Dynamics II, Winter 2003, Lecture #
12

15

Flames Issuing through Windows

Flame issuing from window of compartment experiencing
post
-
flashover fire is characterised by the flame length

For ventilation
-
controlled fire with wood cribs

For ventilation
-
controlled wood
-
crib post
-
flashover fire

z
f

= 0.33 h

1
)
(
16
3
/
2
2
/
1
g
h
A
m
h
z
f

h
A

0.09
m

gh
A
gh
A
76
.
3

Carleton University, 82.583, Fire
Dynamics II, Winter 2003, Lecture #
12

16

Flames Issuing through Windows

For ventilation
-
controlled wood
-
crib fires, we have
close to stoichiometric fires (equivalence ratio ~ 0.92)

For other fuels, like gasoline, most plastics, or wood
panelling, the mass loss rate is much greater than for
a ventilation
-
controlled wood
-
crib fire

Not enough air can get into the room to burn the fuel
vapours (equivalence ratio > 1) within the room so
flaming continues outside the room

Consequently flame length will also be much greater

Carleton University, 82.583, Fire
Dynamics II, Winter 2003, Lecture #
12

17

Explosions

Premixed: Fuel well mixed with air (O
2
) before burning

Flammability limits: Mixture will only burn if
concentration is between LFL and UFL

Minimum ignition energy (MIE) required for ignition

Rate of combustion is high: Governed by chemical
kinetics
not

mixing rate

Deflagration: Combustion propagates through mixture
as a flame (below speed of sound)

If mixture is confined, walls & ceiling may not be able
to withstand pressure rise

explosion

masonry wall cannot withstand

Carleton University, 82.583, Fire
Dynamics II, Winter 2003, Lecture #
12

18

Examples

Methane CH
4

at T=25ºC & P=1 atm

LFL = 5% (by vol); UFL = 15% (by vol); MIE = 0.26 mJ

Propane C
3
H
8

at T=25ºC & P=1 atm

LFL = 2.1% (by vol); UFL = 9.5% (by vol); MIE = 0.25 mJ

****************************************************************

For alkanes (gaseous): LFL ~ 48 g m
-
3

For aerosol or droplet suspension: LFL ~
45
-
50 g m
-
3

For dust (< 100

m)
: LFL ~ 30
-
60 g m
-
3

usually a two
-
event phenomenon

Carleton University, 82.583, Fire
Dynamics II, Winter 2003, Lecture #
12

19

Deflagration Mitigation

Prevention:

Reduction of concentration of flammables (by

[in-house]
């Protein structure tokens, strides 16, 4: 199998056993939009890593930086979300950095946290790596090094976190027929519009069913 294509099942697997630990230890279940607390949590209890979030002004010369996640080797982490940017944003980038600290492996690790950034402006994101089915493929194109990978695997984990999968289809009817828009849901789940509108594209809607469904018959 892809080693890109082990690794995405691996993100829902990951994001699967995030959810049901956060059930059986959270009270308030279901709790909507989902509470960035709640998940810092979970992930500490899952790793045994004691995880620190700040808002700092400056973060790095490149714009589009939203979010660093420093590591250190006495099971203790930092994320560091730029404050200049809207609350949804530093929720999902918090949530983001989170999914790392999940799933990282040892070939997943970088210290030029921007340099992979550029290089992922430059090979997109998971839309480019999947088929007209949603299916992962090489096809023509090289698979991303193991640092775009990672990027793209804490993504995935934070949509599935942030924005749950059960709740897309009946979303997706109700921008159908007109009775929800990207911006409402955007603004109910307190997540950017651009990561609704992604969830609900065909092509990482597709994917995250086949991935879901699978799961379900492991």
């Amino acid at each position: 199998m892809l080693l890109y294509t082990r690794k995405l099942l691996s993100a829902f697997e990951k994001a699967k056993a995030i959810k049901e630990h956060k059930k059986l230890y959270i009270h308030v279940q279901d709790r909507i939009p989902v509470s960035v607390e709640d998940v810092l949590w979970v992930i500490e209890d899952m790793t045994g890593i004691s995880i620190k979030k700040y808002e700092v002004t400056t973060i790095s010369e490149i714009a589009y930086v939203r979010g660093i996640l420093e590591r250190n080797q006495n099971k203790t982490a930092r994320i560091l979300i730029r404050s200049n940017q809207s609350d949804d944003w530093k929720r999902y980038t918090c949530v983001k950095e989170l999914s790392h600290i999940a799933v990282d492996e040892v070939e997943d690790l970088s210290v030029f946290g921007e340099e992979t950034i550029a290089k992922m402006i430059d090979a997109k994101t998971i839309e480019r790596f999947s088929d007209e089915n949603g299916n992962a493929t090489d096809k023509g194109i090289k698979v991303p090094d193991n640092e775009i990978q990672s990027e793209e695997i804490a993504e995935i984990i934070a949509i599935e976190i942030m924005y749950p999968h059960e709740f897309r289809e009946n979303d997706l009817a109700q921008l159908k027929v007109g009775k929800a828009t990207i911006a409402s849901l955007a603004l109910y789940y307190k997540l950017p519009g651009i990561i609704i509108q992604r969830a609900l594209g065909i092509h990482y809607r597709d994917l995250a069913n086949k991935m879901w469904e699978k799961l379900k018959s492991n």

ventilation for vapours or housekeeping for dusts)

Control potential ignition sources (mechanical sparks,
hot surfaces, electrical equipment)

Rapid suppression: terminate combustion by very rapid
introduction of inert gas or chemical inhibitor

Protection:

Venting

Carleton University, 82.583, Fire
Dynamics II, Winter 2003, Lecture #
12

20

Deflagration Venting

Objective: Design vents to relieve pressures
developed by a deflagration

NFPA 68:
Guide for Venting of Deflagrations

Rate of pressure rise is used in design of deflagration
venting for high strength enclosures.

Rapid rate of rise means short time available to vent

Rapid rate of rise requires greater area for venting

P
red

= maximum pressure attained during venting is
commonly set at 2/3 of enclosure strength

P
red

is used in design of deflagration venting for low
strength enclosures

Carleton University, 82.583, Fire
Dynamics II, Winter 2003, Lecture #
12

21

Pressure Considerations

Assume gas obeys the ideal gas law

P V = n R T

Fire Dynamics I: Adiabatic flame temperature of a
stoichiometric mixture of propane in air: T ~ 2462 K

In enclosure without vents, volume is constant

P
2
/ P
1
= (n
2
T
2
) / (n
1
T
1
)

n
2

/ n
1

~ 1

T
2

/ T
1

~ 2462 K / 293 K ~ 8.4

P
2
/ P
1

~ 8.4

Carleton University, 82.583, Fire
Dynamics II, Winter 2003, Lecture #
12

22

Pressure Considerations

Maximum deflagration pressure and rate of pressure
rise dP/dt are determined by test

For most fuels maximum pressure rise is 6 to 10 times
pressure before ignition

Fundamental basis for deflagration venting theory is
the cubic law:

K = deflagration index